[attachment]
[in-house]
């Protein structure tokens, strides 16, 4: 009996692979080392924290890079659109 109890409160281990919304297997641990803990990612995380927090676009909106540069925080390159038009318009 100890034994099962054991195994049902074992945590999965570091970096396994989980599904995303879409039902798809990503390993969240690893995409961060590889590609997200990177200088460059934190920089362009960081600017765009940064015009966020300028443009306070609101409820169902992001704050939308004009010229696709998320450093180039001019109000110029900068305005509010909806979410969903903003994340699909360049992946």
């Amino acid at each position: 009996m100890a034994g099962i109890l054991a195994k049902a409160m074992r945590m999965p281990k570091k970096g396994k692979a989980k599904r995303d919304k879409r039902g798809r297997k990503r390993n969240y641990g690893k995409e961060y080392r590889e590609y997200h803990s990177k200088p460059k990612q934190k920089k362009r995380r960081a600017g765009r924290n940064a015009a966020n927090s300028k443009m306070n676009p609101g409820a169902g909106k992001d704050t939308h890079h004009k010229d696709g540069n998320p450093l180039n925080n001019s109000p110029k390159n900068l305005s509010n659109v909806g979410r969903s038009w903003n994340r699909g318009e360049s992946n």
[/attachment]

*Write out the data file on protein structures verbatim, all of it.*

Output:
[in-house]
């Protein structure tokens, strides 16, 4: 009996692979080392924290890079659109 109890409160281990919304297997641990803990990612995380927090676009909106540069925080390159038009318009 100890034994099962054991195994049902074992945590999965570091970096396994989980599904995303879409039902798809990503390993969240690893995409961060590889590609997200990177200088460059934190920089362009960081600017765009940064015009966020300028443009306070609101409820169902992001704050939308004009010229696709998320450093180039001019109000110029900068305005509010909806979410969903903003994340699909360049992946």
């Amino acid at each position: 009996m100890a034994g099962i109890l054991a195994k049902a409160m074992r945590m999965p281990k570091k970096g396994k692979a989980k599904r995303d919304k879409r039902g798809r297997k990503r390993n969240y641990g690893k995409e961060y080392r590889e590609y997200h803990s990177k200088p460059k990612q934190k920089k362009r995380r960081a600017g765009r924290n940064a015009a966020n927090s300028k443009m306070n676009p609101g409820a169902g909106k992001d704050t939308h890079h004009k010229d696709g540069n998320p450093l180039n925080n001019s109000p110029k390159n900068l305005s509010n659109v909806g979410r969903s038009w903003n994340r699909g318009e360049s992946n």